A problem I quickly ran into was with how the clues have an effect on the puzzle. It wasn’t too long into making this that I had a nice symmetric pattern laid out in the grid, and a few clues in place. As I continued putting in more and more clues, it became increasingly obvious that I wasn’t going to need all the marked squares for clues that I’d set aside. However, I also realised that I couldn’t simply throw them away (for one thing, think of the symmetry!). But more importantly, because the rules of Yajilin say that you have to use every square in the grid, these as yet clueless squares were still playing a crucial role in the solving process.
As such I’m going to throw you two versions of the same puzzle, presented slightly differently. For the first, I filled in the the clue squares I needed, sometimes ridiculously, and sometimes a little more obscurely, all the time trying not to introduce too many logical short-cuts into the puzzle.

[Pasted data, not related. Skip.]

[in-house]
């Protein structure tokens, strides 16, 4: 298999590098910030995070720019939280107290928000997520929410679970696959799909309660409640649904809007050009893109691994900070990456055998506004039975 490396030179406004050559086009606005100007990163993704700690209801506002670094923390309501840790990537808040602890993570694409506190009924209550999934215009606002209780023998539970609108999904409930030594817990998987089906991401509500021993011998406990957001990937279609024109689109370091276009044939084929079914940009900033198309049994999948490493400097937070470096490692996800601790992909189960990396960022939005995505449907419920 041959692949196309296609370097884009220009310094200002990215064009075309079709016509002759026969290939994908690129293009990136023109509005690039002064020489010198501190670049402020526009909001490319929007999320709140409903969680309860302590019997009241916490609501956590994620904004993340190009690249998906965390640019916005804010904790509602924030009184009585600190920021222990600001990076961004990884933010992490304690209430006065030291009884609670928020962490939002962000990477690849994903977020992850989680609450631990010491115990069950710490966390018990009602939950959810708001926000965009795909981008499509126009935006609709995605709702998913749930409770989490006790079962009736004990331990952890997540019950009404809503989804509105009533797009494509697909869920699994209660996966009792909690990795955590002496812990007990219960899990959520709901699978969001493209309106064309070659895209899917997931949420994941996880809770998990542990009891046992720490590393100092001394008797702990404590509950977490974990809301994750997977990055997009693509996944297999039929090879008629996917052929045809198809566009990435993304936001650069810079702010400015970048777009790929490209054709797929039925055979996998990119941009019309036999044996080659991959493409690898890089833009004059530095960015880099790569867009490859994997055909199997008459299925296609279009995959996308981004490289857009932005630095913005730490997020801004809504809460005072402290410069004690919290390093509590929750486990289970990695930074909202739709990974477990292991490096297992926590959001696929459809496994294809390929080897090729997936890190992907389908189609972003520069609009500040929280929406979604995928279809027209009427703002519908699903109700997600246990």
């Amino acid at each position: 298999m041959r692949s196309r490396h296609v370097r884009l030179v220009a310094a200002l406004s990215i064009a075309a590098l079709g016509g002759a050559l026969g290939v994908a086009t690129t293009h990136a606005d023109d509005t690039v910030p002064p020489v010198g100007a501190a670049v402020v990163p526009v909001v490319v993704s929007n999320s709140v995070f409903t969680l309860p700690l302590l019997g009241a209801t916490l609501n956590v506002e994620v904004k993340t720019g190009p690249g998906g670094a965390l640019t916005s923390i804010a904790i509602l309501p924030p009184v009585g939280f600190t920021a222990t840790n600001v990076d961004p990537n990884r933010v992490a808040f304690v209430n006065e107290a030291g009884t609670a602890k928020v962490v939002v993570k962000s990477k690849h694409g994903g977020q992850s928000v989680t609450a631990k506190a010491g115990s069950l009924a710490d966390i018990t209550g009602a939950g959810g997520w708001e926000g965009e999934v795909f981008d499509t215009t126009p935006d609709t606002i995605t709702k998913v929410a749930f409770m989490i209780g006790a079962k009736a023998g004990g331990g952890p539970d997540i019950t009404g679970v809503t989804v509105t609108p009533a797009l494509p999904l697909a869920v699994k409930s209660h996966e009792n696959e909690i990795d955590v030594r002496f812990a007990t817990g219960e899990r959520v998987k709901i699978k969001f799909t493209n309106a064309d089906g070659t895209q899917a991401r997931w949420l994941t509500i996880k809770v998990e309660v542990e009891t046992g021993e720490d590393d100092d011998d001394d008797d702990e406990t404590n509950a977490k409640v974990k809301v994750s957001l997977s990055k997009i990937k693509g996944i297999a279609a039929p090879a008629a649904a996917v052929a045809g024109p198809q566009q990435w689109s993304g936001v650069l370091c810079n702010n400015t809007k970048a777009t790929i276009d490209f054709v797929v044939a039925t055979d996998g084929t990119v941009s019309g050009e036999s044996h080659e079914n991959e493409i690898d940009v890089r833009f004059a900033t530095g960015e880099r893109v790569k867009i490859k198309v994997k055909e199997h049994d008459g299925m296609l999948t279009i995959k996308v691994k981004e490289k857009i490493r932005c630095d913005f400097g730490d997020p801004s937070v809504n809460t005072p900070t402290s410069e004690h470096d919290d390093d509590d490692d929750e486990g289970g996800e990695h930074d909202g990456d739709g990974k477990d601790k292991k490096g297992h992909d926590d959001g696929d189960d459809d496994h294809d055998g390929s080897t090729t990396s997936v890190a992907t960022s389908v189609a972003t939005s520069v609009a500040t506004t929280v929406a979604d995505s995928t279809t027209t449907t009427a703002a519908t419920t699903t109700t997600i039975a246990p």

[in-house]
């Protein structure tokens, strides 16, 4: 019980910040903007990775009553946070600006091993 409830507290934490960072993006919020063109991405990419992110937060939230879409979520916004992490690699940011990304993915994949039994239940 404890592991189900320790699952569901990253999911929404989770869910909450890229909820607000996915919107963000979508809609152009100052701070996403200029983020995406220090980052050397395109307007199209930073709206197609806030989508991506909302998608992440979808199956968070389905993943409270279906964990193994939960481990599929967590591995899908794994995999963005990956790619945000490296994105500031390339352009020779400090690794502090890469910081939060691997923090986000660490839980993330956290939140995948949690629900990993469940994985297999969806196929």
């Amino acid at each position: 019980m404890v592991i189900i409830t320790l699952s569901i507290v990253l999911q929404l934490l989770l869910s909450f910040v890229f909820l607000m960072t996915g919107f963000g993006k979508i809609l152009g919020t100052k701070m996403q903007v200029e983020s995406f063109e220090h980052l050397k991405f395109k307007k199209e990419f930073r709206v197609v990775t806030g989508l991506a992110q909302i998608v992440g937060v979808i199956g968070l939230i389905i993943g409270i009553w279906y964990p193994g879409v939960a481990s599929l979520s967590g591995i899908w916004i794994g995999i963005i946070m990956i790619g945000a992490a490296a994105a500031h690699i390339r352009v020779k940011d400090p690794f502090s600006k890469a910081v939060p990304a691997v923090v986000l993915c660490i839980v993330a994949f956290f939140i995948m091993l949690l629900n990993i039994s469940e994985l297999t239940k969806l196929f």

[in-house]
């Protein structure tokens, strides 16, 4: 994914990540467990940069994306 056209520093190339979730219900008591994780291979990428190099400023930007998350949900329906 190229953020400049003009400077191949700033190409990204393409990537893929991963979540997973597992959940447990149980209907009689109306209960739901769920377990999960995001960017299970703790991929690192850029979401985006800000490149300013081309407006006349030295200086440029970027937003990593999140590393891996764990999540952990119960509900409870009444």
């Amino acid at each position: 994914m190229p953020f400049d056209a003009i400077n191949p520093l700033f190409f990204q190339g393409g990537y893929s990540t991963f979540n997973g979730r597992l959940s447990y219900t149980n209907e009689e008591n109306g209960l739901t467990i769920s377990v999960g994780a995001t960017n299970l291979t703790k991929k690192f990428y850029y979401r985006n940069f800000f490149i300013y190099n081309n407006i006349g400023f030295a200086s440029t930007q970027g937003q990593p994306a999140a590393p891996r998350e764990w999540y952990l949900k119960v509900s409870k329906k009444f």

I am not sure then, that despite having more information in the first version, whether actually the second is a nicer solve.
#083a Yajilin – rated hardNote in this version that you can shade in a square directly adjacent to a blank grey square, although the loop definitely cannot enter these squares. Also note that the the grey squares aren’t included in the count of the to-be-shaded squares.
I’m hoping I’ve deleted the right clues, although I suppose it’s not the end of the world If I’ve gone too far. I think it should work out that there are probably still one or two technically surplus clues hiding in there.
#083b Yajilin – rated hardAll puzzles © Tom Collyer 2009-10